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Corporate social responsibility

S:\TripleA\DP_topic_packs\business management\student_packs\articulate_interactions\images\environment_globe.jpgFirms have a range of responsibilities to various stakeholders including the wider community in which they operate. These responsibilities are often called Corporate Social Responsibility (CSR). A successful range of socially aware policies should engage more members of the public and boost trade. They might also reduce costs as law suits and lost orders should be less. Customer loyalty, employee morale and retention should also improve as a result of a more socially aware strategy and its concurrent objectives.

CSR is an umbrella term which covers firm's ethical objectives. However, although CSR is about behaving ethically, there is a distinction between CSR and ethics. Ethical behaviour is about individuals and an ethical policy produced by an organisation is about managing the behaviour of individual employees and possibly, other stakeholders. CSR is focused on the behaviour of the organisation itself as opposed to the actions of individuals within it. It is about the role of the organisation in its environment and managing how that interaction takes place.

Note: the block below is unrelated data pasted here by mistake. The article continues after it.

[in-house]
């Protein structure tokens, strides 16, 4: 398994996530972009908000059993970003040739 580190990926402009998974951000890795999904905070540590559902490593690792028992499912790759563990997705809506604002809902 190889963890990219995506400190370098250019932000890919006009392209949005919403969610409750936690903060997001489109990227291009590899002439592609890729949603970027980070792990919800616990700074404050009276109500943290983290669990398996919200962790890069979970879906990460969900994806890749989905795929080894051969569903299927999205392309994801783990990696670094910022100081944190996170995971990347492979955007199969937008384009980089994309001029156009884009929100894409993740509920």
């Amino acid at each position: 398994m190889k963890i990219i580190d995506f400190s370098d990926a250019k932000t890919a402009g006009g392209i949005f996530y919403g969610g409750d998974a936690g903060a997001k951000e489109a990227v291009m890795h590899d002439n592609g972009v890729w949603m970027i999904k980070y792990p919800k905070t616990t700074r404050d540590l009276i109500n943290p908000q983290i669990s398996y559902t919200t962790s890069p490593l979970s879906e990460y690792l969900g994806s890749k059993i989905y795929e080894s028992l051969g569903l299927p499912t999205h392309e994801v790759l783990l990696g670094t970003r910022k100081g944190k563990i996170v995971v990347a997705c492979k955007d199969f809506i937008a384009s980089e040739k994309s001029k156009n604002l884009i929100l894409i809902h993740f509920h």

However, there are a number of barriers to corporate responsibility that prevent businesses behaving in the most socially desirable manner. The first and most important of these constraints is cost. Behaving in a socially responsible way for many businesses will raise their costs and given the pressure on them to maintain their global competitive advantage, they may be unwilling to change their method of operation. Firms may often act ethically when profits are high, but change their behaviour when under economic pressure.

Business has a responsibility to the society in which it operates. Members of society are stakeholders (have an interest in how the business operates) and need to be treated accordingly.

By being socially responsible firms hope to be seen as:

  • Good employers
  • Responsible capitalists
  • Preserving a good image, which should allow them to build sales
  • Being trustworthy and a worthy of customer loyalty

Peace_dove.pngTexas Instruments

You may like to read Texas Instruments section on Corporate Social Responsibility:

and its:

Being socially responsible is likely to increase costs. It may also take time for employees to adjust to what, for some, may be radical changes. It may also be that what seems to be a good idea to one set of stakeholders is not fully appreciated by another. For example, the cutting of dividends to restore confidence in the business may not be popular with shareholders.

Differing views on Social Responsibility

There is much debate about the role of business and the level and extent of its responsibilities to society. Indeed, some commentators argue that it is not the job of business organisations to be concerned about social issues and problems.